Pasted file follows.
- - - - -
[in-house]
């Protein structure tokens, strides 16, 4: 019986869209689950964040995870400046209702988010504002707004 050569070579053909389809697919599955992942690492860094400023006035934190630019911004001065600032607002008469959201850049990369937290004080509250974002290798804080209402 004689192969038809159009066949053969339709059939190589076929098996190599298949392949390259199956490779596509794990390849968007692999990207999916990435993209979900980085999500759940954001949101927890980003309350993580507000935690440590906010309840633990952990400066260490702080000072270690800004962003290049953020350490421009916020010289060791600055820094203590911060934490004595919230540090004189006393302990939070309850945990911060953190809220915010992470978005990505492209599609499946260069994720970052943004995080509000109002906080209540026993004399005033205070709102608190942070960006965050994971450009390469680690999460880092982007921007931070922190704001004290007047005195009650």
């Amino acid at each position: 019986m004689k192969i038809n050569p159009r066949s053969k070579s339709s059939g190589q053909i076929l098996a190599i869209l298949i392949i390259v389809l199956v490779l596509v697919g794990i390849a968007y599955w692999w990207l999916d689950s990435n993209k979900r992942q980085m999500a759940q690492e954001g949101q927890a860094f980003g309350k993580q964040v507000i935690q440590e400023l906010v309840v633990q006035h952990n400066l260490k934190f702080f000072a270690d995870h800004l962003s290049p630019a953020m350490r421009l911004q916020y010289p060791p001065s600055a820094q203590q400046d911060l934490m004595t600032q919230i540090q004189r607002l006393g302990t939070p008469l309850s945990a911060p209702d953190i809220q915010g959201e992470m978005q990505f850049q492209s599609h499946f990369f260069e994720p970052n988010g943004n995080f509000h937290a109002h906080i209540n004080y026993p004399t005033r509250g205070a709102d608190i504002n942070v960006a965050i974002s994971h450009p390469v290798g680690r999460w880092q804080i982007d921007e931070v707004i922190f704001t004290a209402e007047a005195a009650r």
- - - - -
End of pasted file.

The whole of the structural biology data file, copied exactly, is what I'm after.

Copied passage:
[in-house]
């Protein structure tokens, strides 16, 4: 019986869209689950964040995870400046209702988010504002707004 050569070579053909389809697919599955992942690492860094400023006035934190630019911004001065600032607002008469959201850049990369937290004080509250974002290798804080209402 004689192969038809159009066949053969339709059939190589076929098996190599298949392949390259199956490779596509794990390849968007692999990207999916990435993209979900980085999500759940954001949101927890980003309350993580507000935690440590906010309840633990952990400066260490702080000072270690800004962003290049953020350490421009916020010289060791600055820094203590911060934490004595919230540090004189006393302990939070309850945990911060953190809220915010992470978005990505492209599609499946260069994720970052943004995080509000109002906080209540026993004399005033205070709102608190942070960006965050994971450009390469680690999460880092982007921007931070922190704001004290007047005195009650």
């Amino acid at each position: 019986m004689k192969i038809n050569p159009r066949s053969k070579s339709s059939g190589q053909i076929l098996a190599i869209l298949i392949i390259v389809l199956v490779l596509v697919g794990i390849a968007y599955w692999w990207l999916d689950s990435n993209k979900r992942q980085m999500a759940q690492e954001g949101q927890a860094f980003g309350k993580q964040v507000i935690q440590e400023l906010v309840v633990q006035h952990n400066l260490k934190f702080f000072a270690d995870h800004l962003s290049p630019a953020m350490r421009l911004q916020y010289p060791p001065s600055a820094q203590q400046d911060l934490m004595t600032q919230i540090q004189r607002l006393g302990t939070p008469l309850s945990a911060p209702d953190i809220q915010g959201e992470m978005q990505f850049q492209s599609h499946f990369f260069e994720p970052n988010g943004n995080f509000h937290a109002h906080i209540n004080y026993p004399t005033r509250g205070a709102d608190i504002n942070v960006a965050i974002s994971h450009p390469v290798g680690r999460w880092q804080i982007d921007e931070v707004i922190f704001t004290a209402e007047a005195a009650r």